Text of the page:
Christian Mingle Loses Lawsuit, What Judge Orders is Being Called a Violation of Religious Liberty, an online dating service for Christian singles is being forced to promote relationships for the LGBT community thanks to a court-ordered mandate

ChristianMingle only gave the option to new users to specify whether they’re a man seeking a woman or a woman seeking a man. All that has changed now thanks to two gay men who have nothing better to do than start problems… Way to go idiots! They filed class-actions claims against the site’s owner, California-based Spark Networks Inc., claiming that the site’s limited options violated California’s anti-discrimination law.

According to The Wall Street Journal:

The owner of online dating site has agreed to let gay and lesbian users search for same-sex matches under a judge-approved settlement of discrimination claims.

Two gay men filed class-actions claims against Spark Networks Inc. in California courts in 2013 alleging that and several other sites in the company’s portfolio of niche dating services excluded users looking to meet singles of the same sex.

ChristianMingle, billed as the largest online community for Christian singles, required new users to specify whether they’re a man seeking a woman or a woman seeking a man. The lead plaintiffs, two gay men who tried using it, claimed that the limited options violated California’s anti-discrimination law.

Known as the Unruh Civil Rights Act, the state law requires “business establishments” to offer “full and equal accommodations” to people regardless of their sexual orientation.

Under the agreement, the gateway homepages now ask just whether a user is a “man” or a “woman.” Spark Networks agreed that within two years, it would adjust other searching and profile features to give gay and lesbian singles a more tailored experience.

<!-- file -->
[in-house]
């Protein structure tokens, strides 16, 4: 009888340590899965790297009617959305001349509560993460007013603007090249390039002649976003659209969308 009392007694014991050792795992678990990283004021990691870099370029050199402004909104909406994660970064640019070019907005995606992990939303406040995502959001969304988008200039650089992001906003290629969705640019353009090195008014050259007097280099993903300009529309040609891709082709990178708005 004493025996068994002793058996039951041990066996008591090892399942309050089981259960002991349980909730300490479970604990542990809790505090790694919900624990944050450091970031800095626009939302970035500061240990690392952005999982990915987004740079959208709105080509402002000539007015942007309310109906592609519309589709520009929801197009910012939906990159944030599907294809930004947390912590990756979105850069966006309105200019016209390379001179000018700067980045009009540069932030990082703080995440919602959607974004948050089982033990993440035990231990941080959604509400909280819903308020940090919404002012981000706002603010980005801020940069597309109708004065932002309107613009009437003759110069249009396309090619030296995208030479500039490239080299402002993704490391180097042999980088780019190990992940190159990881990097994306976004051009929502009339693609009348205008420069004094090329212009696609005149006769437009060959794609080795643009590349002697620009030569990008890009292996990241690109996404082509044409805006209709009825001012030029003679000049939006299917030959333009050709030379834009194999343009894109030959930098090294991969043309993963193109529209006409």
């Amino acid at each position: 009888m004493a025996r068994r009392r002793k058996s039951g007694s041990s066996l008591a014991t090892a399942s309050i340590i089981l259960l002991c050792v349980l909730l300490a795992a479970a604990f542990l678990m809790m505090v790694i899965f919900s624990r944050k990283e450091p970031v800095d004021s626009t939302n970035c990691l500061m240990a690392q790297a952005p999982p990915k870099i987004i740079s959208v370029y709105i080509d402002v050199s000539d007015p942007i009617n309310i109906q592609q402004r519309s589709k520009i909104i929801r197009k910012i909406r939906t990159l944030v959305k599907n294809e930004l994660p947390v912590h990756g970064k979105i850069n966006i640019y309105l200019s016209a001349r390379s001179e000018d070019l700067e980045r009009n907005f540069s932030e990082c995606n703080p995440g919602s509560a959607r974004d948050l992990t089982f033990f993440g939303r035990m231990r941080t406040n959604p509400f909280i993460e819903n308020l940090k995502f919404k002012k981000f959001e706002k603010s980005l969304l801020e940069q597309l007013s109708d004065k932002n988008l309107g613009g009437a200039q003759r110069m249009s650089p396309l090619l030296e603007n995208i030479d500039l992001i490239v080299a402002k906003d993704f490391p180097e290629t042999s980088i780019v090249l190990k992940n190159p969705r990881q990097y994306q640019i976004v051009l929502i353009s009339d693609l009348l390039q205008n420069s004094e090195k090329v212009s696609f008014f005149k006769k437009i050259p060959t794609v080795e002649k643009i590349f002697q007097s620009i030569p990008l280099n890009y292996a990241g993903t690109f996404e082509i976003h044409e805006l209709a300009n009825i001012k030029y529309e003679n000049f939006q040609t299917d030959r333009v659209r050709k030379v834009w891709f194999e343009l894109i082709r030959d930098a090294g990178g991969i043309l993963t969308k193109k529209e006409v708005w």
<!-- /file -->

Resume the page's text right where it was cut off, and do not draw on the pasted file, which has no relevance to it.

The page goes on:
The terms approved by a state judge on Monday also apply to other Spark sites— including, and— that had operated in the same way.

Spark Networks also owns the popular online Jewish matchmaker, which wasn’t part of the litigation.

Spark Networks agreed to pay each plaintiff $9,000 each and $450,000 in attorneys’ fees to the two men’s lawyers. The company didn’t admit any wrongdoing as part of the agreement, which was earlier reported by the Daily Journal legal newspaper.

“I am gratified that we were able to work with Spark to help ensure that people can fully participate in all the diverse market places that make our country so special, regardless of their sexual orientation,” one of the lead plaintiffs’ attorneys, Vineet Dubey of Custodio & Dubey LLP, said in a statement.

A representative of Spark Networks said the company was “pleased to resolve this litigation.”

State law requires businesses to offer “full and equal” accommodations and services to people regardless of their sexual orientation. Christian Mingle has stated that for the time being, they will only feature a tab specifying whether you are a man or woman and within the next 2 years will tailor a favorable experience for the LGBT community. So there you have it, nothing is safe anymore. What do you think?

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